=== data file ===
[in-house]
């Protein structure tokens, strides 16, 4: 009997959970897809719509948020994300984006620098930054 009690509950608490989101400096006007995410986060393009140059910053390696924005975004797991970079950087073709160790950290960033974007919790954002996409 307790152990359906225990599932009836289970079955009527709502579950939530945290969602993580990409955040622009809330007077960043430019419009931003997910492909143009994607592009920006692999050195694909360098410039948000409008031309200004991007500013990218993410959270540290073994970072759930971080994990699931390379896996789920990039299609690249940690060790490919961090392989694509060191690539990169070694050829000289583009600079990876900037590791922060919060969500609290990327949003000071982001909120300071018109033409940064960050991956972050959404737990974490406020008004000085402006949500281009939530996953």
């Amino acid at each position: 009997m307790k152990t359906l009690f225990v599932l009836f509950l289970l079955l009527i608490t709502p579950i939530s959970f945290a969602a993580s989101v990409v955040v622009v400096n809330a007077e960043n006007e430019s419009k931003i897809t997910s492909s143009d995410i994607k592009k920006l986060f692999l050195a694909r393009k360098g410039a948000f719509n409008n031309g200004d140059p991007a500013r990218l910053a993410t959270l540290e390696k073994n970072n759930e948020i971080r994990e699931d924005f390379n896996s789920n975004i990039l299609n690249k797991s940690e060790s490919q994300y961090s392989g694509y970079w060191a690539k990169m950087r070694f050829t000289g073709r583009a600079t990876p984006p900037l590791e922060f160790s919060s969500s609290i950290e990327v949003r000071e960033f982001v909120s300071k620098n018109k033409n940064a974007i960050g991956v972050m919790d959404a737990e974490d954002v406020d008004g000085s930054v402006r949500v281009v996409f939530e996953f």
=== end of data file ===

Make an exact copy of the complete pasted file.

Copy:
[in-house]
């Protein structure tokens, strides 16, 4: 009997959970897809719509948020994300984006620098930054 009690509950608490989101400096006007995410986060393009140059910053390696924005975004797991970079950087073709160790950290960033974007919790954002996409 307790152990359906225990599932009836289970079955009527709502579950939530945290969602993580990409955040622009809330007077960043430019419009931003997910492909143009994607592009920006692999050195694909360098410039948000409008031309200004991007500013990218993410959270540290073994970072759930971080994990699931390379896996789920990039299609690249940690060790490919961090392989694509060191690539990169070694050829000289583009600079990876900037590791922060919060969500609290990327949003000071982001909120300071018109033409940064960050991956972050959404737990974490406020008004000085402006949500281009939530996953």
């Amino acid at each position: 009997m307790k152990t359906l009690f225990v599932l009836f509950l289970l079955l009527i608490t709502p579950i939530s959970f945290a969602a993580s989101v990409v955040v622009v400096n809330a007077e960043n006007e430019s419009k931003i897809t997910s492909s143009d995410i994607k592009k920006l986060f692999l050195a694909r393009k360098g410039a948000f719509n409008n031309g200004d140059p991007a500013r990218l910053a993410t959270l540290e390696k073994n970072n759930e948020i971080r994990e699931d924005f390379n896996s789920n975004i990039l299609n690249k797991s940690e060790s490919q994300y961090s392989g694509y970079w060191a690539k990169m950087r070694f050829t000289g073709r583009a600079t990876p984006p900037l590791e922060f160790s919060s969500s609290i950290e990327v949003r000071e960033f982001v909120s300071k620098n018109k033409n940064a974007i960050g991956v972050m919790d959404a737990e974490d954002v406020d008004g000085s930054v402006r949500v281009v996409f939530e996953f």